In Washington, with so many accomplished "second-tier" orchestras, it would be easy to take the National Philharmonic for granted. But this ensemble, conducted by Piotr Gajewski, plays with greater refinement and virtuosity every season.
At Saturday's Strathmore Hall concert, the Philharmonic played Mendelssohn's "Hebrides" Overture with silken string tone, supple woodwind soloing and sensitive dovetailing of melodic lines and inner voices. Dvorak's Symphony No. 8 received a hale-and-hearty reading that tapped all of the score's sentiment and wit, and offered the kind of confident execution that would make any smaller city justifiably proud to call the Philharmonic its premier orchestra.
If attacks in Brahms's Violin Concerto sounded a bit tentative, Gajewski still drew lovely phrasing and subtle dynamic shading from his musicians in an understated approach to the piece that suited soloist Cho-Liang Lin -- a violinist who has been noted more for small-scale nuance than for bravura grandstanding.
Lin offered an expectedly un-showy reading of the Brahms. Perhaps there's a little less purity in his tone now than in his youth, and technically punishing passages revealed a trace of more effort and less consistency with intonation than in the past. But this fine player's approach to the score retained all his accustomed elegance and musical insight, and he was still able to spin meltingly lovely pianissimo lines that held the audience rapt.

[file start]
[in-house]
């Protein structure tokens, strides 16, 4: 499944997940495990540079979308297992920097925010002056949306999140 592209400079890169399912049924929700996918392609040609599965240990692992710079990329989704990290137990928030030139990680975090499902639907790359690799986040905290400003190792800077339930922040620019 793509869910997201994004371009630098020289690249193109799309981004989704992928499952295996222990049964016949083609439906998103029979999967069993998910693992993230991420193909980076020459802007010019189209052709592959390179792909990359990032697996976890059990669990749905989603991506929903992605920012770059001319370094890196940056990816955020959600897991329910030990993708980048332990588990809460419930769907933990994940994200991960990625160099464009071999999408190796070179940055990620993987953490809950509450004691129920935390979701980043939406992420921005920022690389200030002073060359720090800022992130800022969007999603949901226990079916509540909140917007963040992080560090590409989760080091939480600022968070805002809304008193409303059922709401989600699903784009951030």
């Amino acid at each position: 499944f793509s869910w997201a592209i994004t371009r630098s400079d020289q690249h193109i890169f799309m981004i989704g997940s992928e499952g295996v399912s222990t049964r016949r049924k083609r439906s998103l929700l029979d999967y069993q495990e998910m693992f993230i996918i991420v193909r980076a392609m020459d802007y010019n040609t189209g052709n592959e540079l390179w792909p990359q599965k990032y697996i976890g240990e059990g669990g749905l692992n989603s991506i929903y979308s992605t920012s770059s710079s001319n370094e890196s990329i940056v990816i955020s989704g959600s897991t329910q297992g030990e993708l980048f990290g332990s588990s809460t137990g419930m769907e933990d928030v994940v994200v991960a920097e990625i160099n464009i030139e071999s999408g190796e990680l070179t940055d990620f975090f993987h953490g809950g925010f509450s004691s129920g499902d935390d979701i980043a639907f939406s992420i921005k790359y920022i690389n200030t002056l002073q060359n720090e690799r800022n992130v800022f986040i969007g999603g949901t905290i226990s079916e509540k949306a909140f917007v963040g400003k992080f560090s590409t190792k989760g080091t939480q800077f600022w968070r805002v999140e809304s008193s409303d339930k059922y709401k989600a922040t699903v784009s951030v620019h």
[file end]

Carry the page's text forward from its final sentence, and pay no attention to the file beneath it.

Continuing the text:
-- Joe Banno
The Library of Congress closed out its chamber music season with a bang Saturday, as three world-class musicians, still in their 20s, joined forces for a memorable all-Schubert evening. Pianist Inon Barnatan and violinist Liza Ferschtman, apparently making their local debuts, were joined by cellist Alisa Weilerstein.
The evening's undisputed star was Barnatan, who opened with the C Minor Sonata (D. 958). He displayed the widest variety of touch and dynamics that I've ever heard from the library's aging, balky Steinway. From barely audible, feathery trills to heaven-storming thunderbolts, Barnatan orchestrated every phrase with sovereign mastery. Though sometimes a little too sensitive to Schubert's harmonic divagations, pulling back the tempo more than necessary for the secondary key areas, this was still fine musicmaking wedded to astounding technique.
The high point was the Fantasy in C, D. 934. No music was on hand for either Ferschtman or Barnatan, for one of the longest, most difficult duos ever written. I'd never seen this feat attempted anywhere, and the performance was extraordinary at all levels. Ferschtman's intonation was not infallible in the variation section, but the unanimity between the artists, down to the tiniest nuance, was almost eerie. It was a true tour de force of ensemble playing.
The E-flat Trio, D. 929, clearly had less rehearsal than the fantasy, and here Barnatan did not sufficiently scale his sound to the ensemble. But the impassioned, seat-of-the-pants performance brought down the house.